Atlanta-based artist, stylist and designer Blake Weeks says he has always had one foot “in a different world,” but adds that it took years before he was brave enough to fully step into it. “I just had this idea,” he says of his first tentative ventures with hemp string, beads, shells, feathers, bones, lichens, fungi and ephemera collected recently as well as over the course of his life. Now emboldened, Weeks fills nights and weekends taking nebulous plot points from the ether and materializing them into physical forms. On view September 19-27 at R Hughes and available for purchase until the end of 2019 is a 24-piece collection Weeks has christened “Indefinite Articles.” Below, he demystifies his creations.
There is something sinister about these pieces. But also something quite bright. What’s the significance of the dichotomy?
I believe we are both dark and light. We’re both shadow and self. And we have to be aware of that.
Did you always take art classes?
No, I never did. I started drawing and working with sewing needles around age 4, and after college I made a necklace for a friend in Birmingham, but I didn’t truly begin creating until two years ago–and it was because of my partner, Bobby. To feel like someone believed in the work as much as I did made it worth it to sit there for hours and hours making things. But it was never lonely, because you feel like you’re having a conversation anyway.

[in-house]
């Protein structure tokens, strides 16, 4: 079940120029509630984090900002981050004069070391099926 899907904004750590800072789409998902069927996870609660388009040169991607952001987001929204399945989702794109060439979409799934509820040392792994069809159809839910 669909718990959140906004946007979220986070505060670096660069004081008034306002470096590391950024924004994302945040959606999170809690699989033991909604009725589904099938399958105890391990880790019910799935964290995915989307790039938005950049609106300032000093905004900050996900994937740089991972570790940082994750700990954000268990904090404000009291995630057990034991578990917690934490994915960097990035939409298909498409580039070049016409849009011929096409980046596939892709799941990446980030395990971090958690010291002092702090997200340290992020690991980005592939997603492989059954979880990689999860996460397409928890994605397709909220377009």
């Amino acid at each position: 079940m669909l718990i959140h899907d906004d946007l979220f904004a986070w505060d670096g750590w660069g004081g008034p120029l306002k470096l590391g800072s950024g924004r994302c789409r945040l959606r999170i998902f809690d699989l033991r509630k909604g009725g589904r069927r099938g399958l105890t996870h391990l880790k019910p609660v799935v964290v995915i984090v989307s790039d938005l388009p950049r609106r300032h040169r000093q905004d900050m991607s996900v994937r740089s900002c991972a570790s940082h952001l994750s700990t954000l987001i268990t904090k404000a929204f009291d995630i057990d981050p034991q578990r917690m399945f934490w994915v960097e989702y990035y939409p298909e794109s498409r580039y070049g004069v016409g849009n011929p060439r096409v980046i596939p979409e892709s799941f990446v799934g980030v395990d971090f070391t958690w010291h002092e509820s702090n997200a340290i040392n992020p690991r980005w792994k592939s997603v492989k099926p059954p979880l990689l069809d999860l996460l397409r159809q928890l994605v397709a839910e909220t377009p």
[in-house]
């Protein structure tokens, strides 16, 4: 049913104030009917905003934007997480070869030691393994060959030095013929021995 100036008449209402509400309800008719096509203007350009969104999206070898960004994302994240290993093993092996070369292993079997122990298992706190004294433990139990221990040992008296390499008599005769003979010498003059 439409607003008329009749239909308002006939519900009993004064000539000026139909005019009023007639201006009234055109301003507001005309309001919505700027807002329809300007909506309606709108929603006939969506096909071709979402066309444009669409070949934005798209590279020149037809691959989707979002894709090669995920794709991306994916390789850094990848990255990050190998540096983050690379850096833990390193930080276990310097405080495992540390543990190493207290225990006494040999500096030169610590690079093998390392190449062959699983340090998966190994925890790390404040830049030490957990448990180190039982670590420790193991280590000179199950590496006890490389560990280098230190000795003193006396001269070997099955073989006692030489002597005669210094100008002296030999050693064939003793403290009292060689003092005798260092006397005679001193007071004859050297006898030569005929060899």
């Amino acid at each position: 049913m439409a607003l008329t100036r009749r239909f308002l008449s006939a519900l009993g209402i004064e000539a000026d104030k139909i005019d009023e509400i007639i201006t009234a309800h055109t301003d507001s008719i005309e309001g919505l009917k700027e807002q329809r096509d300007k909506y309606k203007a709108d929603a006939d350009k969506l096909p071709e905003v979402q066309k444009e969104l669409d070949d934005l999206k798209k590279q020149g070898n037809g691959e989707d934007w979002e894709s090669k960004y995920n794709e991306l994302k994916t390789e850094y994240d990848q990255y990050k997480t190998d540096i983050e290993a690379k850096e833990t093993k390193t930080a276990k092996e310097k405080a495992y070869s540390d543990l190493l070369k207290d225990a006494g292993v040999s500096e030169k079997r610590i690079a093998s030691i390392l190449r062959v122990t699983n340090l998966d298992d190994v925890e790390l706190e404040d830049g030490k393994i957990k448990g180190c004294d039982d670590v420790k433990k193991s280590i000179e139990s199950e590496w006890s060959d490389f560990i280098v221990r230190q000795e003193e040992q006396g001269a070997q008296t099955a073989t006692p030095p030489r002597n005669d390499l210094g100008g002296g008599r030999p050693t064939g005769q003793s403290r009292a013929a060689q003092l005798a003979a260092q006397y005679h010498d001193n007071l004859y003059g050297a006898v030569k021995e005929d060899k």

Who is the conversation with?
I think it’s with the pieces themselves. Or the essence of each of these pieces. It doesn’t feel like my story to tell; it feels like I’m telling their stories, and each piece represents its own distinct mood, or combination of emotions.
Where do you gather the materials you use to make the pieces?
I like to go to Scott Antique Market and dig. I buy necklaces from antique shops that I break down into their component parts. I incorporate everything from bird wings, bones and seashells to allium bulbs, sunstone, sterling silver, Victorian brass, bleached coral and rattlesnake heads. One of my newest pieces has these flamboyant, Valentino-looking goose feathers.
What’s next for you?
Changing up the scale: really tiny pieces and enormous pieces. I mean pieces that are small enough to be jewelry, bringing it full circle, but they’ll definitely be standalone sculpture; just precious that way. A whole microcosm of aggregate stories reborn as a new one.